For better or for worse, Donald Trump has got America – and the world of trade – all fired up. Not to mention GTR’s editorial team, who have been anxiously tracking and reporting on every trade policy threat and proposed move since the very start of the presidential campaign.

It’s likely that by the time you read this magazine, Trump will have been sworn in as US president, and worked through the long to-do list for his first day in office. His day one pledges for trade include several actions to pursue his promise to “protect” American workers who are frustrated by falling wages and the lack of secure jobs – the very voters that he fired up in his campaign.

But will he really, as threatened, withdraw from the North American Free Trade Agreement (Nafta), stop pursuing the adoption of the long-awaited Trans-Pacific Partnership (TPP) and rip up the Transatlantic Trade and Investment Partnership (TTIP)? Will he label China a currency manipulator, get rid of the Iran nuclear deal, identify foreign trade abuses and reverse climate change brought in by Obama’s administration?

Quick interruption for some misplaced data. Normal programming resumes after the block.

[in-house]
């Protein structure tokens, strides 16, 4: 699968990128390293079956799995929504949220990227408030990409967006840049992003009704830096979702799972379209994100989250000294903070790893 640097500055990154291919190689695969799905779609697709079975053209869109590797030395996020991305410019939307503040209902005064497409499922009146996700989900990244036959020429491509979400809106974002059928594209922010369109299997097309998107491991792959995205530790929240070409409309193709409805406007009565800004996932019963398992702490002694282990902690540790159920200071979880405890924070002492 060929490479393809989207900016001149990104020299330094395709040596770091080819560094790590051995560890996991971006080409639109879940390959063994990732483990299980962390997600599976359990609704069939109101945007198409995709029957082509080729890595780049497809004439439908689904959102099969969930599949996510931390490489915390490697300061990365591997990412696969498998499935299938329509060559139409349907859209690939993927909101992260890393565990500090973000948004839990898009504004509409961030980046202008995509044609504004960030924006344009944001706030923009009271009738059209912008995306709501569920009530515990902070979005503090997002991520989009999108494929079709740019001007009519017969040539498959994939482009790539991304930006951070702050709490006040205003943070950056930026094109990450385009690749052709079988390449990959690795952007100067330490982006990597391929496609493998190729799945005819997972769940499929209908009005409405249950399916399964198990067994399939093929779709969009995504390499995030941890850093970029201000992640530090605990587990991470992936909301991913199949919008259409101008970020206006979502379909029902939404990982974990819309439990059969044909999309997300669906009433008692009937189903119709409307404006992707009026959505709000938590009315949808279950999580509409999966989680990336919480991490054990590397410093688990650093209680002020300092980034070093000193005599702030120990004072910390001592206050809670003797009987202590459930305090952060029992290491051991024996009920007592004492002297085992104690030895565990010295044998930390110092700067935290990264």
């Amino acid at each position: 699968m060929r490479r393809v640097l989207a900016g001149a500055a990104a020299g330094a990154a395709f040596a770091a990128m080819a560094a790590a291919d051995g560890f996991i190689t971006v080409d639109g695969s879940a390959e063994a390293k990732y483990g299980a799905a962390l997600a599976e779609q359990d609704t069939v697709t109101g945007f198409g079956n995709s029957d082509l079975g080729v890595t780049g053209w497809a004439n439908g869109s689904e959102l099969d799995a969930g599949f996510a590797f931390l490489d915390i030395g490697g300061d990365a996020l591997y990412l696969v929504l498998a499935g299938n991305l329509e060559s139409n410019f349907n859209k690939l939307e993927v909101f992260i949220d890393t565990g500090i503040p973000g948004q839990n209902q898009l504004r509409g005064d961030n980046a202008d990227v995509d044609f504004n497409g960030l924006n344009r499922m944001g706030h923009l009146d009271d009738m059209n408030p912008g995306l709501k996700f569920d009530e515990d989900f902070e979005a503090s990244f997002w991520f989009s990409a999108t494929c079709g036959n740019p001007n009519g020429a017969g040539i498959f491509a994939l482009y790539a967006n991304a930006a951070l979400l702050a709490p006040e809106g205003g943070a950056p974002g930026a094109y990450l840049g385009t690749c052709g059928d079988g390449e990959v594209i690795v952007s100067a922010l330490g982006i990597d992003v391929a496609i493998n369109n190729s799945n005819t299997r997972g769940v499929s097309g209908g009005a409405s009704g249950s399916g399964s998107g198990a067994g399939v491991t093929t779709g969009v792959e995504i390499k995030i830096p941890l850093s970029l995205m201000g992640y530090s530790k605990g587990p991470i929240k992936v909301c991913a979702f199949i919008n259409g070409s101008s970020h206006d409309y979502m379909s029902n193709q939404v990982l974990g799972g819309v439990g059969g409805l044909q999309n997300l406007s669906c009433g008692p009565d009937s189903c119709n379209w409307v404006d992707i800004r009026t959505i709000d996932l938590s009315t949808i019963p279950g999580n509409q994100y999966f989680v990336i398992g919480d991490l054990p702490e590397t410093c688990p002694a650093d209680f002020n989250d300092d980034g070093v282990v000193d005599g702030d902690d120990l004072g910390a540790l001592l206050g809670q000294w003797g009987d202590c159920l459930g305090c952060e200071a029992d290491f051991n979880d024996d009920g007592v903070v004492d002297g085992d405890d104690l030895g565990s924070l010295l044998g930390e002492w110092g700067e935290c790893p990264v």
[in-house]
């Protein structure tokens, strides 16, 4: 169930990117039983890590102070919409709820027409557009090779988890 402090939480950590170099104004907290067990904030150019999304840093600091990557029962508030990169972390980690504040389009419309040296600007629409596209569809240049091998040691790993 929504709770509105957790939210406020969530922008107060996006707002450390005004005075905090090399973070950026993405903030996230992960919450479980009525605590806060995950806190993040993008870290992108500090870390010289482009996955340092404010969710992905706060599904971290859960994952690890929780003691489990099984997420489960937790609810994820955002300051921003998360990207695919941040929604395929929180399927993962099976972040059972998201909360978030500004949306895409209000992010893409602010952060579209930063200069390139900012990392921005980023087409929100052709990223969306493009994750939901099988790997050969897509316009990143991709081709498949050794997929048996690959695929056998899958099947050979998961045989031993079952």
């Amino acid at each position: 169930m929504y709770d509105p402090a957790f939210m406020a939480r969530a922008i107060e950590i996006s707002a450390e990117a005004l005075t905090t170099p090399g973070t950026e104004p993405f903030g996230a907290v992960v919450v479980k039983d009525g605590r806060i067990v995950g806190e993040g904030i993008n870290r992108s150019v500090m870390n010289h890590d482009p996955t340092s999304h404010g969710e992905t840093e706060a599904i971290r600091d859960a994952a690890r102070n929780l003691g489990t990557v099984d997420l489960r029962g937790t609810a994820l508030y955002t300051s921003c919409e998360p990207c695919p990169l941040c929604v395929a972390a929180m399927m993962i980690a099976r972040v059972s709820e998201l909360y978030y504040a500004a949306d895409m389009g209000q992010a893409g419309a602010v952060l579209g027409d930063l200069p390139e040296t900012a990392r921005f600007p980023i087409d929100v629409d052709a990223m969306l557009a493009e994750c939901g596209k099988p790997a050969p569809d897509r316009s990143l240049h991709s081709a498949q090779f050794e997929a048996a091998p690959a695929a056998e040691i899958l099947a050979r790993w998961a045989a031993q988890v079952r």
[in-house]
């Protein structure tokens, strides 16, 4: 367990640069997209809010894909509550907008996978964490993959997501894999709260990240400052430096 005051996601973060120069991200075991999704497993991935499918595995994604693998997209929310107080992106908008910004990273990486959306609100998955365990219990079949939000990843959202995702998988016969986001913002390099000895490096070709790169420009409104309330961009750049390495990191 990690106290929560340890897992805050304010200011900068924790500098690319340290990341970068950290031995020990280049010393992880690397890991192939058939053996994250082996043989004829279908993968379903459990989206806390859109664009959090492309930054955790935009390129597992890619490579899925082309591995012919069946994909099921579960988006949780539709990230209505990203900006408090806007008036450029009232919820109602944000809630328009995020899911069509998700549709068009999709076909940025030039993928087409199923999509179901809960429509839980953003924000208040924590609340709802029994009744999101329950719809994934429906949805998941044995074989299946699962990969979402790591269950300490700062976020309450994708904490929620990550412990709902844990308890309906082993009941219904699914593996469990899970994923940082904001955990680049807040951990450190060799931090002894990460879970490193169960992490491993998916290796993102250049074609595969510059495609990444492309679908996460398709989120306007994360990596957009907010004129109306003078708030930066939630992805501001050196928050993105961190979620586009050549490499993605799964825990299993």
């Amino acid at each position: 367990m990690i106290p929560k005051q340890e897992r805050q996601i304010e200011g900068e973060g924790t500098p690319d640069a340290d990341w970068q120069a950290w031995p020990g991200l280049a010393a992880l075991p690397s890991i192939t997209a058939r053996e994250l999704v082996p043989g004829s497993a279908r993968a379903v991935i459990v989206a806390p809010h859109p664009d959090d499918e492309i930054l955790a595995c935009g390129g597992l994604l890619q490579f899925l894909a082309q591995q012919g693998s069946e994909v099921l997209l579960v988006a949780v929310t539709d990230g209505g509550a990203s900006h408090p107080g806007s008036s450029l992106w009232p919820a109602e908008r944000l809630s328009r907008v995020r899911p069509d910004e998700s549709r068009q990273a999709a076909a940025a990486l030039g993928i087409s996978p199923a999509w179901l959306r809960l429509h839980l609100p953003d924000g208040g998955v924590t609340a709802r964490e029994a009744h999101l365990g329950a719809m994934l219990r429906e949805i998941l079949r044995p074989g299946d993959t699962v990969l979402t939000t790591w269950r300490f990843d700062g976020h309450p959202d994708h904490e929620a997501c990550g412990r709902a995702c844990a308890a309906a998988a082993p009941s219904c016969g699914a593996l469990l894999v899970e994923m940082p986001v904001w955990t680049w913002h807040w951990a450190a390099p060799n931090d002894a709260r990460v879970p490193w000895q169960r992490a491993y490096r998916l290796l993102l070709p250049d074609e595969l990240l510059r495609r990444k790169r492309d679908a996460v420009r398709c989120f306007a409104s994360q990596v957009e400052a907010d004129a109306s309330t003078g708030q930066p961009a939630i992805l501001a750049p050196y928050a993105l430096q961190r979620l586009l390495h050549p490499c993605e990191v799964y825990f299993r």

In this issue’s cover story, GTR’s Americas editor Melodie Michel provides an overview of what to expect in a world where Trump is president – not an easy task considering the uncertainty shrouding the US economy and its trading partners.

It’s no surprise that with trade being a cornerstone of Trump’s campaign, this proved to be one of most popular themes on the GTR website throughout the course of 2016.

An evaluation of our website statistics shows us that the other top stories were related to Brexit (no massive revelation there), blockchain technology (just what will be its implications for the banking world?) and Iran’s opening (following the lifting of economic sanctions at the start of last year). In this issue, we continue to monitor these trends: our fintech report discusses the merits of open-source coding, which is having a big impact on the industry’s recently-established blockchain consortia, and our Mena report has a closer look at the situation in Iran and banks’ continued reluctance to re-engage in Iranian business.

As we embark on a new year, the GTR team looks forward to digging deeper into how these and other developments are underpinning change in the trade finance market. We wish all of our readers a prosperous 2017!


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